During the Lenten season, I try to be more charitable since this is a time of self-renewal in advance of spring and a new year for the church. Now that I'm about to have a regular paycheck again, I'm already planning out what I could do. I hate donating money because it feels very disingenuous and does not help address any real issues on hand. One of my favorite YouTubers, Ingrid Nielsen, is on a mission to help erase the stigma surrounding periods by encouraging women to support each other and to have open and honest discussions.
I have often thought about this as well, but her work with the philanthropic group Conscious Period brought to the public's attention just how embarrassing "that time of month" must be for homeless women. These women face already face dozens of hardships on a daily basis, and just having a clean bathroom to use is hard to come by, never mind finding a pad or tampon every few hours.
After watching this video, I did some of my own research on the issue and was shocked to learn some of these facts:
In 40 of the 50 U.S. States, stores charge an additional "luxury tax" on pads and tampons. It is for this reason that many people are reluctant to donate them to homeless shelters or emergency disaster relief groups.
As a result, pads and tampons are some of products desperately needed at homeless shelters. Despite the good efforts of homeless shelters that try to afford to stock these products, most women simply have to make do or go without, often risking horrible hygiene issues and event infections.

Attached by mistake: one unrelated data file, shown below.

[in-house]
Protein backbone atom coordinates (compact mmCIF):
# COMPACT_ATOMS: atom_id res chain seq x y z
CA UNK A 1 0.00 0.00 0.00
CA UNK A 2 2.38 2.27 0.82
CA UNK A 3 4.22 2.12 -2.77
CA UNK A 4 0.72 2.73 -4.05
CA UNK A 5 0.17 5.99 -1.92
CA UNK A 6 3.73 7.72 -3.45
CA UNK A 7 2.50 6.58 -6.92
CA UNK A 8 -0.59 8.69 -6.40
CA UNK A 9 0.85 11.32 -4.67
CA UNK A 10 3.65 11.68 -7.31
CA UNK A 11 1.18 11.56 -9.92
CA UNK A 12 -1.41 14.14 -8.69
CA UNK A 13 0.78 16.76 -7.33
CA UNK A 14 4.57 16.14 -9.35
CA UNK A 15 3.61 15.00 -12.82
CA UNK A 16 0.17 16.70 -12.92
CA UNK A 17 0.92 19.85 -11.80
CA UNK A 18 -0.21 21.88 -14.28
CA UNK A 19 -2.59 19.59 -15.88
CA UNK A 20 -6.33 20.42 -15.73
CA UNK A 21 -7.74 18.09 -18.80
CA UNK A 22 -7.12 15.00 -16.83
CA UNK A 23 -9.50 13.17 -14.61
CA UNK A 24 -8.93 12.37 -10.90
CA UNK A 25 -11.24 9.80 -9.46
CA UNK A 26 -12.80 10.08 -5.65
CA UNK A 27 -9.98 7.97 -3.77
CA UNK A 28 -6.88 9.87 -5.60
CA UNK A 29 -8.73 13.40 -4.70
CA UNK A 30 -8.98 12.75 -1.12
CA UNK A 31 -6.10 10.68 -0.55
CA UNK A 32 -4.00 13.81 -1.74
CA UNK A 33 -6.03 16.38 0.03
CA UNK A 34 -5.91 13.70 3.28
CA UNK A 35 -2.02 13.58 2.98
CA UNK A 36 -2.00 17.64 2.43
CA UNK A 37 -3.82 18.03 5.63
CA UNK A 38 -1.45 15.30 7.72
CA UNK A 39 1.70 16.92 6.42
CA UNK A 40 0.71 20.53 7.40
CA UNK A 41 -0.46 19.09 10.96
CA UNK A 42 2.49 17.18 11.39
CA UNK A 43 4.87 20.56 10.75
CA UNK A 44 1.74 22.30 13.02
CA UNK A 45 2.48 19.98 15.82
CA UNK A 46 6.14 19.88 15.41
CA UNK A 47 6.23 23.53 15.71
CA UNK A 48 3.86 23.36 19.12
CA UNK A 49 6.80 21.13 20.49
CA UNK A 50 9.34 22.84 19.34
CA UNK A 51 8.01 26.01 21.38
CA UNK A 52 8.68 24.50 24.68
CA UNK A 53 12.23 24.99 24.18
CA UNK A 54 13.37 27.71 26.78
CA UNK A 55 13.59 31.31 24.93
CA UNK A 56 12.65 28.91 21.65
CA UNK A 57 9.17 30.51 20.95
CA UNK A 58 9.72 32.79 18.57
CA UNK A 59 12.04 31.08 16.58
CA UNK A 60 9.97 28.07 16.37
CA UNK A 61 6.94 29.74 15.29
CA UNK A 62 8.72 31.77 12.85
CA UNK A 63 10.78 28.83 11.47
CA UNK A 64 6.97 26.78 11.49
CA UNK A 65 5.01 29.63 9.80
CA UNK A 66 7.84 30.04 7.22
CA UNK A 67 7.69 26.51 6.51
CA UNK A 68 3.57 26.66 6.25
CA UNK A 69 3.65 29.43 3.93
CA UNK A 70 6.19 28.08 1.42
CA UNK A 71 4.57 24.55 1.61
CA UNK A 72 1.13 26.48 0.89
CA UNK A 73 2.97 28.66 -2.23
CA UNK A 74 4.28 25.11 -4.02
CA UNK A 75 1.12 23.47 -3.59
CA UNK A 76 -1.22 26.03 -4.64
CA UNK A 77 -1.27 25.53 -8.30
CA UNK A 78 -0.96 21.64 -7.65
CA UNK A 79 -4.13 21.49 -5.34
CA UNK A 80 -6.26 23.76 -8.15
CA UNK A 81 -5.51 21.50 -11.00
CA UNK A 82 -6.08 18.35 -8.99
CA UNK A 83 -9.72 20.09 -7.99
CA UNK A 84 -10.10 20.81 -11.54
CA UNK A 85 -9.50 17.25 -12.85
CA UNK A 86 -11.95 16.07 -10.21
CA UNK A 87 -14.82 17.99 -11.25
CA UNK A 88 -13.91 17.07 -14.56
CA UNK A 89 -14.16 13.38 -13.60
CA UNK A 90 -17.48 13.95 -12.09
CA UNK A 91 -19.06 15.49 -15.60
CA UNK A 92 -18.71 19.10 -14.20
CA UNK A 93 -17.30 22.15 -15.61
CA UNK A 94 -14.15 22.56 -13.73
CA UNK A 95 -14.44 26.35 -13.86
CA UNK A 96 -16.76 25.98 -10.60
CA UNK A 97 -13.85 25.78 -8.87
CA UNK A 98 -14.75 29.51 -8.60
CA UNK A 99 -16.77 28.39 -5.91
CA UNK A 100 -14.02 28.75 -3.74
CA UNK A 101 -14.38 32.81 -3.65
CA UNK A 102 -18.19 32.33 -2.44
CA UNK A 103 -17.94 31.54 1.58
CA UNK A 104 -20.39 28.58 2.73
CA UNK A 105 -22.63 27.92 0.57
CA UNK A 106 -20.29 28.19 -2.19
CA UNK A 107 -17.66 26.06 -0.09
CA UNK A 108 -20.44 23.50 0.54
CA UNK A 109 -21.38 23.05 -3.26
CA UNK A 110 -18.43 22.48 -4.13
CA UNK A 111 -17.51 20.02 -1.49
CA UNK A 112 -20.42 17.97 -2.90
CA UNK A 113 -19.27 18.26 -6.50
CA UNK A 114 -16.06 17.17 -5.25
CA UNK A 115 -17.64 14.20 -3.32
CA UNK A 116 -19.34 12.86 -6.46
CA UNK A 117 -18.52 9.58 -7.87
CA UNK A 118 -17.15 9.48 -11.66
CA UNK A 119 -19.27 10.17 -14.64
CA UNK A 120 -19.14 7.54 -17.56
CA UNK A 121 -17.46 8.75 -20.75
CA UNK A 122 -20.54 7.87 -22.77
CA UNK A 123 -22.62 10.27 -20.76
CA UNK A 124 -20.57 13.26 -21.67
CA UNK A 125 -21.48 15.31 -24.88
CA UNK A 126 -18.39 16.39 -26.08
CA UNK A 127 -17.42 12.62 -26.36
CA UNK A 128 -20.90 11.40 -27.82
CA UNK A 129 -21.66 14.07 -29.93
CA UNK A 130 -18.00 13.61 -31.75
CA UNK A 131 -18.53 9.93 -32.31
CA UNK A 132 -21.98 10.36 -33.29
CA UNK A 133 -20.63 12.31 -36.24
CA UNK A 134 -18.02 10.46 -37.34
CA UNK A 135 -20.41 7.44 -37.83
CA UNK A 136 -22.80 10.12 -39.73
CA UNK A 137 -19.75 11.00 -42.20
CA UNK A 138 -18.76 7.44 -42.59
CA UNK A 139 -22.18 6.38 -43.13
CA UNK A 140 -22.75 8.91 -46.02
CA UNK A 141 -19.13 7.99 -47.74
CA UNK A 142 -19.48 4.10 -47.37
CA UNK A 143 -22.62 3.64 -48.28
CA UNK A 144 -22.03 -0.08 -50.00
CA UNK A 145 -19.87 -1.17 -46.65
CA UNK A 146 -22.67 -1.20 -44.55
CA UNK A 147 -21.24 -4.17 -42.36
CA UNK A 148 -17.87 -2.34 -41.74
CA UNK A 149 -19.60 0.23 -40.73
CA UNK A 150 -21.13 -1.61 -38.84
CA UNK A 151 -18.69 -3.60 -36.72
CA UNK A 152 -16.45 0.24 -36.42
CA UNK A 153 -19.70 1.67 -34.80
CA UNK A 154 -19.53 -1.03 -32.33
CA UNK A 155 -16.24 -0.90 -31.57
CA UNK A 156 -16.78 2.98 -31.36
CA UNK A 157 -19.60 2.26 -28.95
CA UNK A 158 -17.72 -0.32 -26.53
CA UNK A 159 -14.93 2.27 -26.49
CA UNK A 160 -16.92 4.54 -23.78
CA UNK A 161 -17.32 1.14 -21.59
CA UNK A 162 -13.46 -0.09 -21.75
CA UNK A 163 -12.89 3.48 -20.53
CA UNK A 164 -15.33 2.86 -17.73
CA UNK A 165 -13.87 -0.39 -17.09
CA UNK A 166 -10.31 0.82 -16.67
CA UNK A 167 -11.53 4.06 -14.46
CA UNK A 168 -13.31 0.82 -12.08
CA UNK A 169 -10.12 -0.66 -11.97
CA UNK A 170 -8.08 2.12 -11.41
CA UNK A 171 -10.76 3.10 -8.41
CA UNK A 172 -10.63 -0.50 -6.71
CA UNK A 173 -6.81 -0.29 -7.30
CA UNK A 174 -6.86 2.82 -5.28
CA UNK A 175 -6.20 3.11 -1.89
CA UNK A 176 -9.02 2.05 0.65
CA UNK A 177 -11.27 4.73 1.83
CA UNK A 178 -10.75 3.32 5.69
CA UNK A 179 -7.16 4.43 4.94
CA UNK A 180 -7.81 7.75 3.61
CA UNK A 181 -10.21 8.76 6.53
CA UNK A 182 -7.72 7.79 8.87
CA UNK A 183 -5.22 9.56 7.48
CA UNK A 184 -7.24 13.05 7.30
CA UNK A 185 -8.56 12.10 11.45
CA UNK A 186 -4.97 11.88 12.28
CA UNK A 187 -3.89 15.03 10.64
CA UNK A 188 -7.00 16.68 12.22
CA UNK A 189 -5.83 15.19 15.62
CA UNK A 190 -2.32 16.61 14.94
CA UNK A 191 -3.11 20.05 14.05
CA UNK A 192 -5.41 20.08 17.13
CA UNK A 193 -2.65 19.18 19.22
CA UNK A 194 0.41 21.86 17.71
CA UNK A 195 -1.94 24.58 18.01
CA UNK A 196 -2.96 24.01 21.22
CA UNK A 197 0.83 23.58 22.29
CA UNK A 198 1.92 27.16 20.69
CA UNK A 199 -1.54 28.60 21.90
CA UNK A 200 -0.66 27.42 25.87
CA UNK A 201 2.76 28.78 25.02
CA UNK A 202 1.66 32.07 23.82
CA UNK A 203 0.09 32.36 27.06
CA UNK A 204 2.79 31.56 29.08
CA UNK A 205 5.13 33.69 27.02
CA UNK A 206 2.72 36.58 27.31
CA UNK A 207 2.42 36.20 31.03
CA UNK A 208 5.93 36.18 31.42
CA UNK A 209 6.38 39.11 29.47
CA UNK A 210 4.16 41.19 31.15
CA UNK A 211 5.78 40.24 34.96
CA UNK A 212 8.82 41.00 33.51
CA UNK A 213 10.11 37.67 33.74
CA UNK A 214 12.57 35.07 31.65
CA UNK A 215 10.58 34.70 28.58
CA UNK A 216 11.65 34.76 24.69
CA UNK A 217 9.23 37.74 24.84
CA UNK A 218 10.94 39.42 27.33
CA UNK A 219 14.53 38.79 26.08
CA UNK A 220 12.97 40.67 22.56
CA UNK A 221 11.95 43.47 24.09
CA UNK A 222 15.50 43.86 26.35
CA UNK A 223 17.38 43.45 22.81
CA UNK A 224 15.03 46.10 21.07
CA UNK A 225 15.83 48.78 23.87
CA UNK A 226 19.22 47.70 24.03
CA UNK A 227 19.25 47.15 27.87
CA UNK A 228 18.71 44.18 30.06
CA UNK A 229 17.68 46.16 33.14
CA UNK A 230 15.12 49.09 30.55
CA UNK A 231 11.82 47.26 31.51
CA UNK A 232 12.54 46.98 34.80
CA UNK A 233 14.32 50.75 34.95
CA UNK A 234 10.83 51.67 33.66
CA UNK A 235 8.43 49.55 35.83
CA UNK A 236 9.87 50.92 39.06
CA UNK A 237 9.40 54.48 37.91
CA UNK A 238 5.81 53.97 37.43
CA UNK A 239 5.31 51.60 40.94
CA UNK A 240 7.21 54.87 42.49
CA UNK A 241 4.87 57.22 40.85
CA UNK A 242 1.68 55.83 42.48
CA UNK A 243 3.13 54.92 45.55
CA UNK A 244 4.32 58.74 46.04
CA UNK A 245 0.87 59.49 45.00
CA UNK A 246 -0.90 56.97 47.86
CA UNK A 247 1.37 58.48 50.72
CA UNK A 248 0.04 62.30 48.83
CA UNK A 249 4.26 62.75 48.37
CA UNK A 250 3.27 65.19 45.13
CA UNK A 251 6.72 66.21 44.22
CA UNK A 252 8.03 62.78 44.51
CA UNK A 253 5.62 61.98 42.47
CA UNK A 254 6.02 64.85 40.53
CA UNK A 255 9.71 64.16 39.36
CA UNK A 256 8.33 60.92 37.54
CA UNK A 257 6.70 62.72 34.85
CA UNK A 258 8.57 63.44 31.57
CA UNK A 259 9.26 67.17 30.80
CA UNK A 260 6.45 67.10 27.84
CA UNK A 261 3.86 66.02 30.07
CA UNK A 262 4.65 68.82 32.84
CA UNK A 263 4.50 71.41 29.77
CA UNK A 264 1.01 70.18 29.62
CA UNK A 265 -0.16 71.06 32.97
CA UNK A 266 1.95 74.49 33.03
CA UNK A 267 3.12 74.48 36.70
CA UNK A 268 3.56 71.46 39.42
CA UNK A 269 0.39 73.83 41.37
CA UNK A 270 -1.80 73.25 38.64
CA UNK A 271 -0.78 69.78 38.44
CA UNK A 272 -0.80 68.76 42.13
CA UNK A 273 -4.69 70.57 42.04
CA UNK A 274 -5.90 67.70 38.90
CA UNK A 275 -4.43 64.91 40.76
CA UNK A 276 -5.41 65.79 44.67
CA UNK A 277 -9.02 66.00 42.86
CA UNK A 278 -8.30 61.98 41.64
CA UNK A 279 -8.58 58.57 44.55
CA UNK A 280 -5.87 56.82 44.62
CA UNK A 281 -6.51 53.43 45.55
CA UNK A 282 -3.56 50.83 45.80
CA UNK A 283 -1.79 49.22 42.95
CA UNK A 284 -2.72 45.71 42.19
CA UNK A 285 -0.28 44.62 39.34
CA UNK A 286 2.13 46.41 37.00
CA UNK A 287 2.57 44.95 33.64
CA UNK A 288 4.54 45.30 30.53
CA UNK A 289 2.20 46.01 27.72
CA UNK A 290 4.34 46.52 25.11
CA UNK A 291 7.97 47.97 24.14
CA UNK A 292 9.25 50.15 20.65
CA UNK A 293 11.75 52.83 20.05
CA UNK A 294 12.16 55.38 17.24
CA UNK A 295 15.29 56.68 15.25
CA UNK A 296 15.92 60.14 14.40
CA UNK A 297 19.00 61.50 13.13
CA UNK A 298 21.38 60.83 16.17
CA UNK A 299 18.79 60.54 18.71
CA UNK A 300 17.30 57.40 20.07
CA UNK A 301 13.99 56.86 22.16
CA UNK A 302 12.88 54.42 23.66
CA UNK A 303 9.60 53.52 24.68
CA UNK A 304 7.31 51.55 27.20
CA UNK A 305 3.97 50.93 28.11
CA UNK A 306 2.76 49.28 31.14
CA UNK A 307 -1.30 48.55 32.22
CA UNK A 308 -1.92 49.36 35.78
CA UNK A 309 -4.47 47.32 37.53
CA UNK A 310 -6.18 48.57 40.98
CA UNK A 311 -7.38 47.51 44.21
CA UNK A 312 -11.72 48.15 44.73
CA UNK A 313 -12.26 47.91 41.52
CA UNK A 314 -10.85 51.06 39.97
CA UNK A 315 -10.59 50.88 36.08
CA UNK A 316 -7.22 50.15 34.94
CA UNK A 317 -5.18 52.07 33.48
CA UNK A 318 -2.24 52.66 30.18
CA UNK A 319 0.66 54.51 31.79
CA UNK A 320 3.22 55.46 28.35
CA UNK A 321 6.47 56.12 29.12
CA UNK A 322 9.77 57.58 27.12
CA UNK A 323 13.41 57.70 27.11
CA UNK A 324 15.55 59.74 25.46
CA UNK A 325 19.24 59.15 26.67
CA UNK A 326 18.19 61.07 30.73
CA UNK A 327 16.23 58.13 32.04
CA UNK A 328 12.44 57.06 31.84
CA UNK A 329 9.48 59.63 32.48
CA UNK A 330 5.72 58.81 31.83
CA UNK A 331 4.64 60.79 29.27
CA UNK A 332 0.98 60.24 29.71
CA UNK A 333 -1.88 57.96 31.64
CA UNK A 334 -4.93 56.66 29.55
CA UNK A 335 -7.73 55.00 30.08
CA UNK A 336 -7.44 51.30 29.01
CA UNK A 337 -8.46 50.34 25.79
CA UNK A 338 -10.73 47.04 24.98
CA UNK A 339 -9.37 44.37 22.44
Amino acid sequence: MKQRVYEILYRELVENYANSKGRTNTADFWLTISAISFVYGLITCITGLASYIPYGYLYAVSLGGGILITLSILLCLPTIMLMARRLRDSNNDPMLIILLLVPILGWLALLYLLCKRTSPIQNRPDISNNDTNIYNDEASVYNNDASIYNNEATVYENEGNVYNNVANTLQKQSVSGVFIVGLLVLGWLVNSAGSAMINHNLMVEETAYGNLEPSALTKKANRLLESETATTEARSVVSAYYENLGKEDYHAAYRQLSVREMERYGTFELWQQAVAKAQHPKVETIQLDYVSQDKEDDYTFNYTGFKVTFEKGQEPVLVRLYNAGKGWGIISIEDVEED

As of December 2015, there were 60,096 homeless people in the New York metro area alone, including 14,553 families and 23,885 children. This means that single mothers with children comprise nearly 1/3 of the homeless population. Most of these women find themselves homeless through no fault of their own; they don't feel safe in their current living situations and find themselves stuck, unable to find a stable environment for their children while looking for work and unable to return to an abusive environment.
While many would call donations to the homeless "enabling," donations directly to the shelters is not. In fact, many of these shelters have time limits on stays and offer programs for women to better themselves and get job interviews while the shelters provide child care and even schools for their children. The more structure and comfort these women feel, the higher the turnover.
Jersey City has only 2 homeless shelters dedicated to women and children, and I wanted to do something small (for now) that would benefit both of them, but I need some help. These shelters are in need of hygiene kits for the women who pass through their doors, and fortunately, these are only needed once per month. A kit would contain the items listed below, and the goal would be to create as many of these as possible. If I could get several people to support me on this, we could help take care of hundreds of women in the local community!
As someone who has been down on their luck before, sometimes the best boost to feel better about yourself again is knowing that someone cares. Please contact me if you are interested in helping for Jersey City, otherwise please check out the following sites for more information about how you can help in your own community!